Advent Calendar Day 8: 21-Year Old Whisky and Cuban Cigars
Competitions — 5 days
Competitions — 5 days
Competitions — 4 days
Competitions — 6 days
Competitions — 2 days
Competitions — 3 days
Competitions — 7 days
Competitions — 18 hours
Technology — 6 days
Cars — 6 days
Gear — 5 days
Food & Drink — 5 days
Politics — 7 days
The gadget man of today faces a hard choice: in an age of explosive variety across the technology market, it seems simpler to stick with a single company for all your devices, apps, and online services. For one, they’re more likely to sync seamlessly together than with any badly-matched rivals.
But just as risk-averse investors choose to diversify their portfolio and vary their strands of income – in case any one should fall through – so too are savvy consumers resisting alliance with one, homogenous brand. So who are the big players fighting for your unswerving loyalty?
As a corporation built on the back of its speedy next-day delivery system, it’s perhaps fitting that Amazon has its sights set on the world of tomorrow. It was pioneering in the use of drones as package-couriers, and recently patented an airborne warehouse to act as a hive of literal worker drones.
Having expanded to offer a streaming service for music and films, alongside a popular ‘Lumberjack’ software developer engine, Amazon is felling the competition tree by tree.
There’s already widespread concern over the social network’s status as the primary news source for millions of users worldwide, especially given their difficulty in moderating content and preventing the spread of so-called ‘fake news’.
Always looking to expand, however, founder Mark Zuckerberg set out his long-term plan for his website-ecosystem in a conference address this week, promising global internet access by 2026 and an augmented-reality system that tracks your own thoughts for immediate media updates. Mind-boggling.
It’s easy to forget now, but this subscriber-based streaming behemoth started off as a humble DVD renting business (a service they still offer now).
Their ability to transform their business model – seemingly on the fly – has let them surge into a transnational success, catering to viewers of all ages, locales, and demographics. But with $6bn thrown into developing their own programming, traditional studios and producers are warning against the website’s monopolising of content creation.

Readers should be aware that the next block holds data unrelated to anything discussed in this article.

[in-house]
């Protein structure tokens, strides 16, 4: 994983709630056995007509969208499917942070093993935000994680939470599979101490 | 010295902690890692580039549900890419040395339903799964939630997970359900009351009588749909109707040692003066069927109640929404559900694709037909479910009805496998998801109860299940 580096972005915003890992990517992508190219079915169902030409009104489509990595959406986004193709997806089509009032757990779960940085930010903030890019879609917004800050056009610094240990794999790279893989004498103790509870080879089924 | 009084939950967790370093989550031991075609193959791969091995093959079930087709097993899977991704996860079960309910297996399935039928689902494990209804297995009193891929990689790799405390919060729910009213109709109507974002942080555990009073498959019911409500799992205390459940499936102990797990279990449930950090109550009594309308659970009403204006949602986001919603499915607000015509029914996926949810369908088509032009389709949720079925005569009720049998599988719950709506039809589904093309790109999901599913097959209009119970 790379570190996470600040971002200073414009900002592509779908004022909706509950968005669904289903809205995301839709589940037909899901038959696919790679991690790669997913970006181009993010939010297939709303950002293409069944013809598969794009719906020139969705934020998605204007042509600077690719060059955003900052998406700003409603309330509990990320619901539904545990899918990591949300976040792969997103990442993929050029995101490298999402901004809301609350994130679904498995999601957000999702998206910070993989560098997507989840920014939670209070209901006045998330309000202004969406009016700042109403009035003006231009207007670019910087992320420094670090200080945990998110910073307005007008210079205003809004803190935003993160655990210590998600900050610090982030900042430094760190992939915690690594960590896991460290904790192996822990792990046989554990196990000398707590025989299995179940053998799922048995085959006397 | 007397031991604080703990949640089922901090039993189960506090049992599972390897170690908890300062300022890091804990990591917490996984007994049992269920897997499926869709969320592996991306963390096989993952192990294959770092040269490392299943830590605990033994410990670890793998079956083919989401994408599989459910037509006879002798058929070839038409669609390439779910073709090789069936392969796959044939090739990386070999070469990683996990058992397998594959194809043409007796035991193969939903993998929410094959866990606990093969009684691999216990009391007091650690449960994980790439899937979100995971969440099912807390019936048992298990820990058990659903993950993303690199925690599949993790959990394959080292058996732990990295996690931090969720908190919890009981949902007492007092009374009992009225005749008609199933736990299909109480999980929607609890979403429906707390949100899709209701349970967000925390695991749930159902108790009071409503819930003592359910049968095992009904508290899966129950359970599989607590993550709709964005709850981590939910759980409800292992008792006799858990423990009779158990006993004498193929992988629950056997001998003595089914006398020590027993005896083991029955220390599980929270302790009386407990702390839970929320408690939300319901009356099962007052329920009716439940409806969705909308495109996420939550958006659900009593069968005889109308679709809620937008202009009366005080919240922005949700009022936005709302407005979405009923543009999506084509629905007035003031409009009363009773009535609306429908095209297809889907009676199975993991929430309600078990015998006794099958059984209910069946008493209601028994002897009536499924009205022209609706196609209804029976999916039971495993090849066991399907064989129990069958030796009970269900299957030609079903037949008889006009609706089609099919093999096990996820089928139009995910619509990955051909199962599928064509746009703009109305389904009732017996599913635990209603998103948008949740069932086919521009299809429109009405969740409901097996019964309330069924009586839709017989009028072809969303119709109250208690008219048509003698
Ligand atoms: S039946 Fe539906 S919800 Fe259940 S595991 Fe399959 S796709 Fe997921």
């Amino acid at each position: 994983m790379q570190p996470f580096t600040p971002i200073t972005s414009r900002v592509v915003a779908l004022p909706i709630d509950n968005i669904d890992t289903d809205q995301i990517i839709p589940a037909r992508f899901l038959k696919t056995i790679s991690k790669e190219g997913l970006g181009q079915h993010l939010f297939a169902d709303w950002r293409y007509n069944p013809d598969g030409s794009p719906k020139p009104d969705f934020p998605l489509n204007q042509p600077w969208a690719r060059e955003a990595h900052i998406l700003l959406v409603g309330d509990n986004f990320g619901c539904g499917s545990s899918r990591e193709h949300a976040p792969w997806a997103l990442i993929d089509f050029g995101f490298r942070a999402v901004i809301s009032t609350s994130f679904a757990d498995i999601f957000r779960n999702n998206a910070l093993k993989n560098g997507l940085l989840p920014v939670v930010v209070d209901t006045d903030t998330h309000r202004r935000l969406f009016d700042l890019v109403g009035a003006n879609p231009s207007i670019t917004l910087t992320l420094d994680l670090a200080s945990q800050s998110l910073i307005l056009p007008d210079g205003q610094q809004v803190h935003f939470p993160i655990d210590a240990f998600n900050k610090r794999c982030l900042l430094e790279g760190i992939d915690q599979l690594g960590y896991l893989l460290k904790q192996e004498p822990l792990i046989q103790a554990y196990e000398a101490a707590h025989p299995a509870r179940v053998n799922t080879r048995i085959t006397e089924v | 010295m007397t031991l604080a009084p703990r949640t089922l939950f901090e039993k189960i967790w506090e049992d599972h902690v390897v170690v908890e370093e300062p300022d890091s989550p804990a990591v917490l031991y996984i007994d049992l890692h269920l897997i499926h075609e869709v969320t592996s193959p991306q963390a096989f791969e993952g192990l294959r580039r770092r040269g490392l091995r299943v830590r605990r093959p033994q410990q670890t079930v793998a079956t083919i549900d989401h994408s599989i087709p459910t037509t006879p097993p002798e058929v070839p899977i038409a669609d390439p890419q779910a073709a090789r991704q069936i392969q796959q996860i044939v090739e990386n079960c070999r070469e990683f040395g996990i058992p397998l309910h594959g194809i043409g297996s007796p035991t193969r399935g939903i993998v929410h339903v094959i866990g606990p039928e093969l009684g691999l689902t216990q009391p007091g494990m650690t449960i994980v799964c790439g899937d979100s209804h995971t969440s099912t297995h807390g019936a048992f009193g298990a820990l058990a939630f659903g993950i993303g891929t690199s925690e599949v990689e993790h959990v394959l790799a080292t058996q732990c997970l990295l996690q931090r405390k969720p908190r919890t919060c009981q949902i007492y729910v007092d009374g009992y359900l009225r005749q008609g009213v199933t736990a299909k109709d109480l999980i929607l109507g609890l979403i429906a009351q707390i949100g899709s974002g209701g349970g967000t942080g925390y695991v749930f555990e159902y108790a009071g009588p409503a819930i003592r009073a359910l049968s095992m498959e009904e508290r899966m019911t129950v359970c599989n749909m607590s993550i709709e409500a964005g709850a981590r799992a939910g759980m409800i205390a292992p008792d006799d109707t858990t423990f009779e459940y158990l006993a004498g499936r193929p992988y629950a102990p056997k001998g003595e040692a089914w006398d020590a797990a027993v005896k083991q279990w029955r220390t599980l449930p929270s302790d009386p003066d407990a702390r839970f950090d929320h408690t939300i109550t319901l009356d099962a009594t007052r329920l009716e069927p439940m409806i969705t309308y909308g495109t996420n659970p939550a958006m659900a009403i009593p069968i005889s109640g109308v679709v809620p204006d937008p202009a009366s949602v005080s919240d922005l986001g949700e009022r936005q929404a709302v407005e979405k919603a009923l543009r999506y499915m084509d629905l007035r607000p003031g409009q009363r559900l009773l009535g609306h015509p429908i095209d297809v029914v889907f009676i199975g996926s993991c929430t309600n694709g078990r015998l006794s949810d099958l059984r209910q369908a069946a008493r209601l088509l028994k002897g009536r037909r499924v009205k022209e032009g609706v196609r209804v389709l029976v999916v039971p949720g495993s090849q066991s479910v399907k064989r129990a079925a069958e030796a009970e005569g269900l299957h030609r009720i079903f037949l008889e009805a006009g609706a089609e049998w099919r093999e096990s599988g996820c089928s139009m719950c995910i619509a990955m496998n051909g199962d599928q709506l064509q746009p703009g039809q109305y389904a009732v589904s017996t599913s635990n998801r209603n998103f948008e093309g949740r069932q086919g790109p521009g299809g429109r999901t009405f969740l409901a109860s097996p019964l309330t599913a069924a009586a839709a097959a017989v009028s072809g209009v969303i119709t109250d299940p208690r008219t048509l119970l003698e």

Oh Microsoft. Loved for its ease-of-use programs and compatibility; hated for its stubbornly unsexy interfaces. The ubiquitous tech giant lords over a dominion of Word, Excel, Powerpoint, and sheafs of office e-stationary, having cemented its Windows operating system as the default program for modern computing.
These days, founder Bill Gates is mainly in the news for his philanthropy, rather than his company’s endless ambitions, but leading figures in the digital industry have decried Windows 10’s attempts to dominate software infrastructure across PCs and entertainment consoles.
Chances are, you found your way here with some help from the world’s biggest search engine (and possibly their sleek Chrome browser). But the company’s digital dominance comes with responsibility, and Google has faced numerous legal challenges over ‘blacklisting’ competing sites to prevent them coming up in search results. Not to mention some questionable data-mining practices.
With Google handling your emails and online browsing, while their new AI home assistant sneaks into living rooms, it’s hard not to feel like someone’s always watching. Luckily they’ve announced some Google-branded vodka to help you forget your fears…
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